The Tailgate Markets

I used to think fresh markets were the best spot to buy good food, but Korea’s giving me second thoughts. As far as I’m concerned, there’s a new king of freshness in town, and he drives a pick-up truck.

The truck vendors are one of these little things I love so much about Korea. It’s a reminder that although I live in a rich and modern country, this place hasn’t lost touch with the essentials. Anywhere you go in Korea, you’ll see these street vendors, peddling fresh produce. And from experience, not only do they sell the freshest food, but it also tends to be the best deal you’ll find, price-wise.

I still love my fresh market, though! I spend hours at my local market each week, browsing for vegetables, sharpening my very blunt Korean skills with the vendors, or having some pajeon and makgeolli in the evening. But it’s clear that the market vendors are, on the whole, resellers and not producers. For one thing, they spend the whole week selling produce, whereas the truck vendors appear at odd times of the day or night.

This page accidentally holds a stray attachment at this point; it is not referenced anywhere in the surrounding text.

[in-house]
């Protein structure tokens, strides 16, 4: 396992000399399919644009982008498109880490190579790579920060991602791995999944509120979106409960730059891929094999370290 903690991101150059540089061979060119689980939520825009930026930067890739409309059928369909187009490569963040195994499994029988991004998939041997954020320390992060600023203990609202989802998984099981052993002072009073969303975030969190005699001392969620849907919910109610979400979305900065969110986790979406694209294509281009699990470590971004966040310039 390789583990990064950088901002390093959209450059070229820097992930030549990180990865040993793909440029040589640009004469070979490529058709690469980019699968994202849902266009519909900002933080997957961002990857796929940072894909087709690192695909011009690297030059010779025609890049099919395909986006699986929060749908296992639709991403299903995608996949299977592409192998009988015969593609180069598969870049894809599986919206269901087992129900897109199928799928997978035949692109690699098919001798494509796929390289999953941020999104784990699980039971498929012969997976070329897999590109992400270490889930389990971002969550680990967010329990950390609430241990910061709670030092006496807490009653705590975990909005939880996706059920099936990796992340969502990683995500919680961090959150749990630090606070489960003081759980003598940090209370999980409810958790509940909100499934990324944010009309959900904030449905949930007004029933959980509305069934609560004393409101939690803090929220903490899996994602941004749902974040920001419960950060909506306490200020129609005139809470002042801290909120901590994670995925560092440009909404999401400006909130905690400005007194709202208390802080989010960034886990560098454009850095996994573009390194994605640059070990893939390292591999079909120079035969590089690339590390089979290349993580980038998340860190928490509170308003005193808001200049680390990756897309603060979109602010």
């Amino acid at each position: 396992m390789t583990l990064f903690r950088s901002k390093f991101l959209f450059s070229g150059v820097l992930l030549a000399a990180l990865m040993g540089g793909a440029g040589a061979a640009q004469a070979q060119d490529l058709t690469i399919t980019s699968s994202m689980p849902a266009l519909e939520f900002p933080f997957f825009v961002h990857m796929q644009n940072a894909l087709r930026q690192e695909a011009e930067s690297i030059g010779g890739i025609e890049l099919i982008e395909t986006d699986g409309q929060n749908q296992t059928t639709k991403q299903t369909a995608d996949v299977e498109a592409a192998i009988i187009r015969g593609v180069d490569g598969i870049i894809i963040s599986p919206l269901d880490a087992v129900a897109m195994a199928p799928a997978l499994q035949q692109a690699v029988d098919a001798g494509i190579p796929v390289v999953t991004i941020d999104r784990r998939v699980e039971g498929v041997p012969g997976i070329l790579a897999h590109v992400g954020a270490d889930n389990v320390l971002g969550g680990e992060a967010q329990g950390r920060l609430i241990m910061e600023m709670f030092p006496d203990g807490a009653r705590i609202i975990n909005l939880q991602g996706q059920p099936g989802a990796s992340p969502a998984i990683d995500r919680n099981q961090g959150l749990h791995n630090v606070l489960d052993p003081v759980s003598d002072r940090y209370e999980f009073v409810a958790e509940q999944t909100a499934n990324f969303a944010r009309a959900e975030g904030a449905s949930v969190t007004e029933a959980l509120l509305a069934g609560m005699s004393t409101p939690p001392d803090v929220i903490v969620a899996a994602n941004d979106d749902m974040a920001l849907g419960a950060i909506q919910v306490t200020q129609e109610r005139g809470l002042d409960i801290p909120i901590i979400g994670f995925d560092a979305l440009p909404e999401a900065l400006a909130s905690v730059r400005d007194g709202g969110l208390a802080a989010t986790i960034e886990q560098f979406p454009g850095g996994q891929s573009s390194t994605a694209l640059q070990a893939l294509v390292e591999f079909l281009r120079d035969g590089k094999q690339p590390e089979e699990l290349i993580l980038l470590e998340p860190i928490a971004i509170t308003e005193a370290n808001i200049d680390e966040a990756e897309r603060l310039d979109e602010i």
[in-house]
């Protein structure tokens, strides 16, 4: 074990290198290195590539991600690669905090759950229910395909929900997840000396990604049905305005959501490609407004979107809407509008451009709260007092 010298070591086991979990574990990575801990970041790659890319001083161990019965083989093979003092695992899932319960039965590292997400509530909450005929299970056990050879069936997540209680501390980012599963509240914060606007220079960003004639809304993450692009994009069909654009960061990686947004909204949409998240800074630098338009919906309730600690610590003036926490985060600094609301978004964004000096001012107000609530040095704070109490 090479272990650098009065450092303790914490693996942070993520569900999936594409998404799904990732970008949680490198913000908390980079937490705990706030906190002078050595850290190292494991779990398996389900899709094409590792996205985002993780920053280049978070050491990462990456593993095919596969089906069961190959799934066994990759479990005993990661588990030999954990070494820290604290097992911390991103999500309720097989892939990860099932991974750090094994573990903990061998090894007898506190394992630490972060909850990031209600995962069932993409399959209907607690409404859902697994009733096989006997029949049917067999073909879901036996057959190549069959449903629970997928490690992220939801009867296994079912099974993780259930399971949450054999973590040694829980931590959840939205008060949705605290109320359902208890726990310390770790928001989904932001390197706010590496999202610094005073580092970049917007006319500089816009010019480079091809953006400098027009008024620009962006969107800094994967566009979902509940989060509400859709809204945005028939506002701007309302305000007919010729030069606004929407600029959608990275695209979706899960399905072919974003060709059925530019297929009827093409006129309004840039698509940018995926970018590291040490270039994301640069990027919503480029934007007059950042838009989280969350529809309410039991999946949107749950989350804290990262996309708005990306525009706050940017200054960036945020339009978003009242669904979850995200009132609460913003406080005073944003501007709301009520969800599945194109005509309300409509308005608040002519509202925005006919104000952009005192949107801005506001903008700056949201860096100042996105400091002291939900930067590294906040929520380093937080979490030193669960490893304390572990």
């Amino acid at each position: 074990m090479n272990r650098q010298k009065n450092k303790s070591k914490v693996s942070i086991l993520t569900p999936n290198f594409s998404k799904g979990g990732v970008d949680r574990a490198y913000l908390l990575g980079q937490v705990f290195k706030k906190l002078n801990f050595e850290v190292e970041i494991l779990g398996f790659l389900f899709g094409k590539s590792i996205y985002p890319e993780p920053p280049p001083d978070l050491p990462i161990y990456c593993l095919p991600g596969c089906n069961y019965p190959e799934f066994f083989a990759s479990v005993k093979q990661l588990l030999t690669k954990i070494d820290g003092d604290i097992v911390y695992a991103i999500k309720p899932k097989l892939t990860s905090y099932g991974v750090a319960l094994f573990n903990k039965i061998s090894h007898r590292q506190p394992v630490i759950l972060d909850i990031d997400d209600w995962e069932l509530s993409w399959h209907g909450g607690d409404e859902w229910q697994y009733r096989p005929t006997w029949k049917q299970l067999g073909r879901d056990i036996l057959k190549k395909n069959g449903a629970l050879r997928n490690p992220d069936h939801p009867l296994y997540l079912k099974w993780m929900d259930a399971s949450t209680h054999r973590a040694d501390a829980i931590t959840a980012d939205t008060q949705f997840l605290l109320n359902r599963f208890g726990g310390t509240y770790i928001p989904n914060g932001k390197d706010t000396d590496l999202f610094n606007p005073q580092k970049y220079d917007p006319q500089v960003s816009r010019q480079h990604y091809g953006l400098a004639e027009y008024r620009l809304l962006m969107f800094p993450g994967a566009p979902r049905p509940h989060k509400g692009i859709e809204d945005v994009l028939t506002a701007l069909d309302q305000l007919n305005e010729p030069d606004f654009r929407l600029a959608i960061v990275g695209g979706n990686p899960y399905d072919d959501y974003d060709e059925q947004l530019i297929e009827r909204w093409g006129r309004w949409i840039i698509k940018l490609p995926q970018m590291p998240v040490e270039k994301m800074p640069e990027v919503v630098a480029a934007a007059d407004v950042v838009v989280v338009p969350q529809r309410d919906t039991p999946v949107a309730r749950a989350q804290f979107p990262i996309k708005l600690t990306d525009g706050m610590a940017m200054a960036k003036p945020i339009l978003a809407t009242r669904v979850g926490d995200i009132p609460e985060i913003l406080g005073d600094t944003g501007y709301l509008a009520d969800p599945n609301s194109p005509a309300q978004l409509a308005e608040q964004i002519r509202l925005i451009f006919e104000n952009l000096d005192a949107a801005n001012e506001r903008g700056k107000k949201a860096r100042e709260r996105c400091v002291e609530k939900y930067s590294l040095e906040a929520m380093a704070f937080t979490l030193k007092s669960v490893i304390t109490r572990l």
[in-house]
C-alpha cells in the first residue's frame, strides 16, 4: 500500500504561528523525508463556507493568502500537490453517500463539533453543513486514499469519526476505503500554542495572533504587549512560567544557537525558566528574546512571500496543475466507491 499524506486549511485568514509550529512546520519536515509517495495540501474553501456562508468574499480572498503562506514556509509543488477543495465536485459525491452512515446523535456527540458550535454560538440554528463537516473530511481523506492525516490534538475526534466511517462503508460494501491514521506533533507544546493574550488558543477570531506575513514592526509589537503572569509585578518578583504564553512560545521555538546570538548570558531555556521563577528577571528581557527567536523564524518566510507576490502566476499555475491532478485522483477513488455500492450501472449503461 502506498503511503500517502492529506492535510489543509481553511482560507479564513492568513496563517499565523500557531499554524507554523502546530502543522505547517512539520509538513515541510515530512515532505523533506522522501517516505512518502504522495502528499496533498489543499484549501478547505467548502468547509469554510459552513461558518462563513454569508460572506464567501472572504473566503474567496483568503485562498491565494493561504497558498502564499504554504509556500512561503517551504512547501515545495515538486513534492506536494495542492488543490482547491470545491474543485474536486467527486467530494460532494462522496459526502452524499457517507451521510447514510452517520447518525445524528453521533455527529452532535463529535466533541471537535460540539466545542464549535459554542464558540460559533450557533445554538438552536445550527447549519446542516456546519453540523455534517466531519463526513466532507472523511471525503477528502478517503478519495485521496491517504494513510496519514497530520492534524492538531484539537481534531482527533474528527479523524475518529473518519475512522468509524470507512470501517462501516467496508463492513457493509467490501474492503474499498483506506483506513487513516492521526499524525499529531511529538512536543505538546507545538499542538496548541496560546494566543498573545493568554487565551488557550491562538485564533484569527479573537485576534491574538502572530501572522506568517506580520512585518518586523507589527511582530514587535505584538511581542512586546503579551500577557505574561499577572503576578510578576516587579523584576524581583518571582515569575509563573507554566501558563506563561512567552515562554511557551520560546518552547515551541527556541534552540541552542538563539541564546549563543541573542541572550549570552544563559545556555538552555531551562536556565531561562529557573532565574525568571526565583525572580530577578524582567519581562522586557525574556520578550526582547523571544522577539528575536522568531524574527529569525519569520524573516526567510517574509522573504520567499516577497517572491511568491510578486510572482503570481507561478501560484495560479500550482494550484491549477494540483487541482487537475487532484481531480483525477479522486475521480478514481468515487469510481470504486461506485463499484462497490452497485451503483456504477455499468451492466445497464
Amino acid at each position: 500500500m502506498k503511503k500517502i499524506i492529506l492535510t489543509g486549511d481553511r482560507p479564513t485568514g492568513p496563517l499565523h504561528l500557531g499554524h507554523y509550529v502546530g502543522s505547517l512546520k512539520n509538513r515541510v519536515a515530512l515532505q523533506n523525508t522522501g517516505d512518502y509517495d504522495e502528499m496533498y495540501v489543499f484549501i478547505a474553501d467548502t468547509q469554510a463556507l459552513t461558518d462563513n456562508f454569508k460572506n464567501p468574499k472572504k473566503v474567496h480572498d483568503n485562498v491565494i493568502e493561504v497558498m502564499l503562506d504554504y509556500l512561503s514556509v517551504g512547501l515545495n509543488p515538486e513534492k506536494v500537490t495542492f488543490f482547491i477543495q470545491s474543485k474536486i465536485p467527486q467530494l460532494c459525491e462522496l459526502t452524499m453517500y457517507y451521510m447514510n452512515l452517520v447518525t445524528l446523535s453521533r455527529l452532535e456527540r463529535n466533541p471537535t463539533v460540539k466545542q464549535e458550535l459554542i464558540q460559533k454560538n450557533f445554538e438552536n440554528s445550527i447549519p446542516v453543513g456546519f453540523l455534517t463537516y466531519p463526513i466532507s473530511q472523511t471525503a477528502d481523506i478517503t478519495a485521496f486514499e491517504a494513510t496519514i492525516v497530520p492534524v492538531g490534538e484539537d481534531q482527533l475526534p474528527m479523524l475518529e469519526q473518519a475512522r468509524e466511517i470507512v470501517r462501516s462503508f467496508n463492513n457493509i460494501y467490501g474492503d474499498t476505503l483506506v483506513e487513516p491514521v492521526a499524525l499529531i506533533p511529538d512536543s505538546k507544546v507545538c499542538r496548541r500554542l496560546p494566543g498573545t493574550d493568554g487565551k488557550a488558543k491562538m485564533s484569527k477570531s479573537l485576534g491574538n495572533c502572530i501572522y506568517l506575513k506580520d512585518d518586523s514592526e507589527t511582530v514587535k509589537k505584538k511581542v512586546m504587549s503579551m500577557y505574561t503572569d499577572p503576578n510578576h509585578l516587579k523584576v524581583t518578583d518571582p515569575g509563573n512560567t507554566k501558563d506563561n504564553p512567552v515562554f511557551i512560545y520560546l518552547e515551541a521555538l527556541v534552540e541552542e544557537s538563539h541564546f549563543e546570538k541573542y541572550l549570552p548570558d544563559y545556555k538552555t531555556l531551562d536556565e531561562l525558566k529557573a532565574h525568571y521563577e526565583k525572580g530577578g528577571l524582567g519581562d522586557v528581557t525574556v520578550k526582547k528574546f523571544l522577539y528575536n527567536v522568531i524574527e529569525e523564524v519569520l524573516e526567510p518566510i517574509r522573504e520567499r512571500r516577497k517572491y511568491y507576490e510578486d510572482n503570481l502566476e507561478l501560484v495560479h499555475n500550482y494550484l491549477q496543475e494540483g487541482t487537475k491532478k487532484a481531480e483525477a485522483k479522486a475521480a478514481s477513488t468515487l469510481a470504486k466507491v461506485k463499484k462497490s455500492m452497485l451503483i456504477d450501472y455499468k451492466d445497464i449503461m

Mind you, I’m generalizing here; I’ve seen many genuine farmers’ markets in Korea, and there are plenty of trucks who merely resell fruits and vegetables in areas where there is no market nearby. But in our Busan neighborhood, at least, the truck vendors is where it’s at. When you start spotting the trucks overflowing with bright red tomatoes, for instance, you just know it’s tomato season.

Produce isn’t the only thing that’s sold from the back of a truck, either. I’ve seen one guy hawking furniture by the side of his pick-up, and there’s a truck with a chicken rotisserie doing the rounds. On Sunday afternoons, a sushi chef parks his truck up the hill from us, and sells delicious and fresh raw fish in styrofoam boxes. It’s hard to tolerate a supermarket after that!

About Daniel Roy

Daniel is a writer, backpack foodie, slow traveler, and endurance runner. He is the author of the upcoming book, "The Way of Slow Travel: A Hands-On Guide to the Best Travel of Your Life."

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